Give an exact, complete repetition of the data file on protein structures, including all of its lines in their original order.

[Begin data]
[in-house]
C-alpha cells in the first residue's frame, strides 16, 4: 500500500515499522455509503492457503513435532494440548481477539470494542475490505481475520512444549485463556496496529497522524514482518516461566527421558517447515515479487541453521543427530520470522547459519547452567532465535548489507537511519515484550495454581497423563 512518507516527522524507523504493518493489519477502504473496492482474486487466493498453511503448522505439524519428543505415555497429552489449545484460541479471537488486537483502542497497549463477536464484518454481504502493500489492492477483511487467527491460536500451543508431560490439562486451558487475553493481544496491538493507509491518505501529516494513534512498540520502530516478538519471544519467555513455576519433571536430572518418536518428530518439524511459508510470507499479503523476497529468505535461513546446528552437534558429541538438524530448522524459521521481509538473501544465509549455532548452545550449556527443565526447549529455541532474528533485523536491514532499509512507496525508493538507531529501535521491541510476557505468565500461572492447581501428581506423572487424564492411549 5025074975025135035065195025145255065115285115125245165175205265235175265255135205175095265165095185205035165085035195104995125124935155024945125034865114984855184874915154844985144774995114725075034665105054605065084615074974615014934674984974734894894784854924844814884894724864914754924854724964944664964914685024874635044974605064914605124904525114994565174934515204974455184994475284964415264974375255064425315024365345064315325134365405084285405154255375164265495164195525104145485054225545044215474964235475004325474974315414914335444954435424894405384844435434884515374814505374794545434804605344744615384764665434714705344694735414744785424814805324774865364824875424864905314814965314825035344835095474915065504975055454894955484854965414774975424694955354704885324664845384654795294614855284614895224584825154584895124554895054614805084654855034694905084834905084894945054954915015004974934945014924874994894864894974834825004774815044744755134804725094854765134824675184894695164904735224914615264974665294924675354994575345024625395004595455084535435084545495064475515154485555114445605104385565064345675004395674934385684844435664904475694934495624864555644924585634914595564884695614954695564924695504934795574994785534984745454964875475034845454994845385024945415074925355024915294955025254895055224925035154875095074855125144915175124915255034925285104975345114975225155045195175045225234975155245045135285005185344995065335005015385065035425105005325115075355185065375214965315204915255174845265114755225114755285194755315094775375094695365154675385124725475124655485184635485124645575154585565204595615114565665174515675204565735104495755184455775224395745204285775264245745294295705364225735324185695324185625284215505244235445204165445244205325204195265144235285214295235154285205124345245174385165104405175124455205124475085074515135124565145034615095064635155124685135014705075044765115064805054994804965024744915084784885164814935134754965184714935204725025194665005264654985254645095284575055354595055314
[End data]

[in-house]
C-alpha cells in the first residue's frame, strides 16, 4: 500500500515499522455509503492457503513435532494440548481477539470494542475490505481475520512444549485463556496496529497522524514482518516461566527421558517447515515479487541453521543427530520470522547459519547452567532465535548489507537511519515484550495454581497423563 512518507516527522524507523504493518493489519477502504473496492482474486487466493498453511503448522505439524519428543505415555497429552489449545484460541479471537488486537483502542497497549463477536464484518454481504502493500489492492477483511487467527491460536500451543508431560490439562486451558487475553493481544496491538493507509491518505501529516494513534512498540520502530516478538519471544519467555513455576519433571536430572518418536518428530518439524511459508510470507499479503523476497529468505535461513546446528552437534558429541538438524530448522524459521521481509538473501544465509549455532548452545550449556527443565526447549529455541532474528533485523536491514532499509512507496525508493538507531529501535521491541510476557505468565500461572492447581501428581506423572487424564492411549 5025074975025135035065195025145255065115285115125245165175205265235175265255135205175095265165095185205035165085035195104995125124935155024945125034865114984855184874915154844985144774995114725075034665105054605065084615074974615014934674984974734894894784854924844814884894724864914754924854724964944664964914685024874635044974605064914605124904525114994565174934515204974455184994475284964415264974375255064425315024365345064315325134365405084285405154255375164265495164195525104145485054225545044215474964235475004325474974315414914335444954435424894405384844435434884515374814505374794545434804605344744615384764665434714705344694735414744785424814805324774865364824875424864905314814965314825035344835095474915065504975055454894955484854965414774975424694955354704885324664845384654795294614855284614895224584825154584895124554895054614805084654855034694905084834905084894945054954915015004974934945014924874994894864894974834825004774815044744755134804725094854765134824675184894695164904735224914615264974665294924675354994575345024625395004595455084535435084545495064475515154485555114445605104385565064345675004395674934385684844435664904475694934495624864555644924585634914595564884695614954695564924695504934795574994785534984745454964875475034845454994845385024945415074925355024915294955025254895055224925035154875095074855125144915175124915255034925285104975345114975225155045195175045225234975155245045135285005185344995065335005015385065035425105005325115075355185065375214965315204915255174845265114755225114755285194755315094775375094695365154675385124725475124655485184635485124645575154585565204595615114565665174515675204565735104495755184455775224395745204285775264245745294295705364225735324185695324185625284215505244235445204165445244205325204195265144235285214295235154285205124345245174385165104405175124455205124475085074515135124565145034615095064635155124685135014705075044765115064805054994804965024744915084784885164814935134754965184714935204725025194665005264654985254645095284575055354595055314